Mediterranean Carrot, Parsley & Fennel Seed Loaf

Don’t ever call me, doll.’

Yes, I just began this blog post with a quote from Lola Bunny (Space Jam). When I was a little girl my hero was Bugs Bunny. When Space Jam came out, I watched it every day without fail, admiring Bugs’ carrot-eating habit and Lola’s strong, independent woman vibe. I grew up munching on carrots almost everyday, probably my most healthful practice growing up. Now my mum actually questions if my tan comes from consuming so many carrots and sweet potatoes, but I assure her that I would have a slightly more orange tinge if that were the case (cue carotenaemia – an actual thing). Bugs aside, in comes this herbed carrot loaf.

As you can see I’m not very patient, the crust is the best part of any loaf in my opinion.

Every week I try to make a loaf, whether this be a buckwheat, rye, spelt or veggie loaf, to have on hand for early mornings and lazy lunches, because I am Romanian and bread is synonymous with life. There is a saying in Romania, ‘bun/bună ca pâinea caldă’, which is literally saying you are a quality person, better than warm bread. Now that is a compliment. I have a collection of tried and tested recipes that I rotate every week from my bookshelf, but I really wanted to create my own with a unique flavour that also packs a nutritional punch. I’m calling this a loaf as opposed to a bread as you should not expect a traditional loaf of bread that Romanians would eat in one sitting. It is dense, filling and delicious. Rather than preaching about the benefits of adding vegetables and herbs to every meal (keep it simple, health and food should never be stress-inducing) I will just subtly present this loaf that has 4 cups of grated carrots. 😉

Nutrition Talk
Mediterranean food inspires me so much. The colour, the aroma, the lifestyle, the love. What I really adore about the Mediterranean lifestyle is that food is stripped back, simplicity is essential. Social media doesn’t dictate what is trendy in the Mediterranean, food is to be loved, enjoyed and shared. Whilst there’s nothing wrong with being inspired by the newest food trend, there is also something incredibly beautiful about sharing a Caprese or Niçoise salad with someone you love. A simple foundation of olive oil, lemon, balsamic vinegar, a liberal scattering of herbs, and salt and pepper can elevate any dish.

Parsley and fennel seeds fulfill the senses. Everything could do with a generous sprinkle of both. Fennel seeds have traditionally been used as carminatives, a remedy easing abdominal cramping, bloating, flatulence and facilitating digestion. They are composed of volatile essential oils, which provide fennel seeds their unique property. Flavonoid antioxidants such as kaempferol and quercetin are present, quenching free radicals and providing protection from many illnesses. Additionally, fennel seeds have been shown effective in amenorrhoea and dysmenorrhoea, supporting the menstrual cycle. Try not to skip the fennel seeds, it gives the loaf a distinct taste and aroma.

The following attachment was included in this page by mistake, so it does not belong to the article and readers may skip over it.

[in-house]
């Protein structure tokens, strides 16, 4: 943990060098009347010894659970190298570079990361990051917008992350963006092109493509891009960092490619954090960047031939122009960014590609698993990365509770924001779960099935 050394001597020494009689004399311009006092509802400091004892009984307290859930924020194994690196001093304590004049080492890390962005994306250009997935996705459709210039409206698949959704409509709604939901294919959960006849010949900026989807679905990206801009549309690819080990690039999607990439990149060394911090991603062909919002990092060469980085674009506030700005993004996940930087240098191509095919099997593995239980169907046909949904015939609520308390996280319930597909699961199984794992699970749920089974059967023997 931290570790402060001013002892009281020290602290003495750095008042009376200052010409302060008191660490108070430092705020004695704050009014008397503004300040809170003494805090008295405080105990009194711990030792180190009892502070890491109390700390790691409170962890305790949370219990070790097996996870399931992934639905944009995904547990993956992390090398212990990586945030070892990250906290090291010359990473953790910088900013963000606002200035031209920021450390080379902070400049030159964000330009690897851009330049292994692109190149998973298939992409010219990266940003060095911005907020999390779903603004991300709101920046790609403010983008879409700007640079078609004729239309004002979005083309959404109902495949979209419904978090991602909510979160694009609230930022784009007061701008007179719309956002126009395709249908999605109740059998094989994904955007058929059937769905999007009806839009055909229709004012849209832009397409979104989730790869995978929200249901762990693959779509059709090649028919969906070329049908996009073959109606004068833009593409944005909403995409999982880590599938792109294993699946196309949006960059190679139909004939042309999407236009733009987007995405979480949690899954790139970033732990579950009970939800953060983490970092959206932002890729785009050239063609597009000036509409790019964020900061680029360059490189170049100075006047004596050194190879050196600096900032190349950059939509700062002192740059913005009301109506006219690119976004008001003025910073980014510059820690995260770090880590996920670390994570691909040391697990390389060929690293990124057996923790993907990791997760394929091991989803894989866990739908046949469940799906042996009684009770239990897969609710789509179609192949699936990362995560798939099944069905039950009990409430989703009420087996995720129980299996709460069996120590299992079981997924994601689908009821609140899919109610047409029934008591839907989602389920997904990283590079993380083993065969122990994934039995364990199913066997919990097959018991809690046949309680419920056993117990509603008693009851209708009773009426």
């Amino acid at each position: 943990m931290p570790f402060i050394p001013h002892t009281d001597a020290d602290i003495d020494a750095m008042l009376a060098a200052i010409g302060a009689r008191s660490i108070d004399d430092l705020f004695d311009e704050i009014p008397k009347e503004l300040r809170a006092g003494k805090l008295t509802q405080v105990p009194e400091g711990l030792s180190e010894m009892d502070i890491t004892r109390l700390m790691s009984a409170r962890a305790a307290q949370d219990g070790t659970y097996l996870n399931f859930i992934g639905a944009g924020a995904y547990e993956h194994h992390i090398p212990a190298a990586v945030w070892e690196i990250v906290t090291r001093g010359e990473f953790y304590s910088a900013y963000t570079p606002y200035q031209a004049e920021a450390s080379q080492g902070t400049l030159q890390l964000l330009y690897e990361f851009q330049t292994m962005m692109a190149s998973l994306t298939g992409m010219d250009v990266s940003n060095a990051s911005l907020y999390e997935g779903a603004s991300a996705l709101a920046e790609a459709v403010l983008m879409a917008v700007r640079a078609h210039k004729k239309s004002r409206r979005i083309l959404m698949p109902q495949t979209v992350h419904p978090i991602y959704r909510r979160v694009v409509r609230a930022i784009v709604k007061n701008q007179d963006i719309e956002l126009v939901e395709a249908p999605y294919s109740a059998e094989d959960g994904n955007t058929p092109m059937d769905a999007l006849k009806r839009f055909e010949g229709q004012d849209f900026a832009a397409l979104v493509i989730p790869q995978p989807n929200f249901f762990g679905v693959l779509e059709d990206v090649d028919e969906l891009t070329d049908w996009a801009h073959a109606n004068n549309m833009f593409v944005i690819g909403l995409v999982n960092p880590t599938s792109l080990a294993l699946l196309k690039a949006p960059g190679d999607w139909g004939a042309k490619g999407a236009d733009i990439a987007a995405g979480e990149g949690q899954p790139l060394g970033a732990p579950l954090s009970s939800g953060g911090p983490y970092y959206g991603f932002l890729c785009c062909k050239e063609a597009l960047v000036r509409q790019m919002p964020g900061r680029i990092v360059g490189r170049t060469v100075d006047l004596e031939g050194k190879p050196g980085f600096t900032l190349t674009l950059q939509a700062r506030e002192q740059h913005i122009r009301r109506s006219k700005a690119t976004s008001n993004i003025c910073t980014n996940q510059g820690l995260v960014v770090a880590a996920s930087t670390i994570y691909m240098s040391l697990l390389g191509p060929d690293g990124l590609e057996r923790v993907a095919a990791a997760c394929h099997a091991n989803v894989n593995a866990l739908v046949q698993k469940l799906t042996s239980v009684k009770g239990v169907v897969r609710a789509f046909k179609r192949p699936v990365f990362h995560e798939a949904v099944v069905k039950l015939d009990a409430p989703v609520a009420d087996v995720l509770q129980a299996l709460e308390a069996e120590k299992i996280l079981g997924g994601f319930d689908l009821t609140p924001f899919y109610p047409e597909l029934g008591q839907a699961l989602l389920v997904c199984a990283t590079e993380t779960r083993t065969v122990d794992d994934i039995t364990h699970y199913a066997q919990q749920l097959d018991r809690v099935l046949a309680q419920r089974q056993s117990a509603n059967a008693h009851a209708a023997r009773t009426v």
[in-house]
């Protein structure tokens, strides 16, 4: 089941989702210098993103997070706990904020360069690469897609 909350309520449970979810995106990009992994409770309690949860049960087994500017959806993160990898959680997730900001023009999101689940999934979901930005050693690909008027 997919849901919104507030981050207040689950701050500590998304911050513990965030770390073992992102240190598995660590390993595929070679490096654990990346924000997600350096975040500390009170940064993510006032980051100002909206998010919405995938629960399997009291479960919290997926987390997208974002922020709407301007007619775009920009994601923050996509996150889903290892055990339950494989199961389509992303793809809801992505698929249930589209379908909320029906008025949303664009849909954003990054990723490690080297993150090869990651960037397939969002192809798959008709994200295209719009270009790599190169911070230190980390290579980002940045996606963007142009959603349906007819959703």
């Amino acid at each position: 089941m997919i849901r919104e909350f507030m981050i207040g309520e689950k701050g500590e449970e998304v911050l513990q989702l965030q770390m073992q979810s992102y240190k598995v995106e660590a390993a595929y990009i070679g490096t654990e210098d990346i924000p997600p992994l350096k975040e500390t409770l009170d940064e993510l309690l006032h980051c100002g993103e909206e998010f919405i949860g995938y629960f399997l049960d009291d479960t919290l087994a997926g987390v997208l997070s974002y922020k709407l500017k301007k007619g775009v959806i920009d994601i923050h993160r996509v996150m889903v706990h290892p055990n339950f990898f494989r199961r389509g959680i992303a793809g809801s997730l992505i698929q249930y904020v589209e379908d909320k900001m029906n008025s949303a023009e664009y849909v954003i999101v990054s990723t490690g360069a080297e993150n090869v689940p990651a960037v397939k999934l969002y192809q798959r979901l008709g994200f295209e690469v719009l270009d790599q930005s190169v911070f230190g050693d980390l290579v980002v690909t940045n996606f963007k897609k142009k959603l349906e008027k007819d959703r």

Similar to fennel seeds, parsley also contains volatile oils, of note myristicin which activates glutathione-S-transferase, catalysing detoxification of toxic compounds. This makes parsley a super addition to support the liver via boosting liver enzyme production. The neutralisation of particular types of carcinogens (coming from charcoal grill smoke and cigarettes) may also be assisted by the activity of the chemoprotective volatile oils present in parsley. I have attached a link at the bottom of this post if you’d like to read up on the many health benefits of parsley – a true superfood. Whenever I use the leaves, I chop up the stems and sauté them with onion, garlic, ginger and spices at the beginning of a blended soup, ensuring I minimise waste. Sometimes I also make parsley tea, anything goes!

My passion for herbs runs so deep that I even have a mezzaluna knife and chopping board because my patience runs thin and my knife skills are still questionable. I’m known for leaving herbs (and stems – woops) whole due to the frustration that chopping herbs induces in me – I’m sure my family wonder why they let me cook when this happens, scuze/sorry! So the mezzaluna ensures I can reduce a massive pile of herbs to a fine dice thus my meals regularly feature herbs. #lifesaver But I trust that you are way more patient than me. 😉

There are so many ways to enjoy this loaf. Toasted and dipped into my miso and sweet potato soup (so European), for brekkie with this pesto and goat’s cheese or ricotta, olive tapenade, hummus, scrambled eggs or baked cumin and tomato eggs, smashed avo, a few slices in my uni lunchbox as a snack…all amazing options as this baby is very versatile and a sneaky little way to get some veggies in as well which I love. My favourite way is to pan-toast 2 slices, spread with Paté di Olive Taggiasche (thanks Giuly), mashed avocado and goat’s cheese alongside my matcha latte.

A few notes: When trialing the loaf my first one was slightly soggy therefore the arrowroot/tapioca is essential if you want a loaf that holds together better. Leaving it overnight in the fridge and pan-toasting in the morning will also produce a firmer loaf. I also made the mistake of using cumin seeds the first time because I am a bit of a haphazard cook, delicious but I wanted fennel seeds. I’m even considering adding sliced Kalamata olives to the loaf batter as well because olives are life.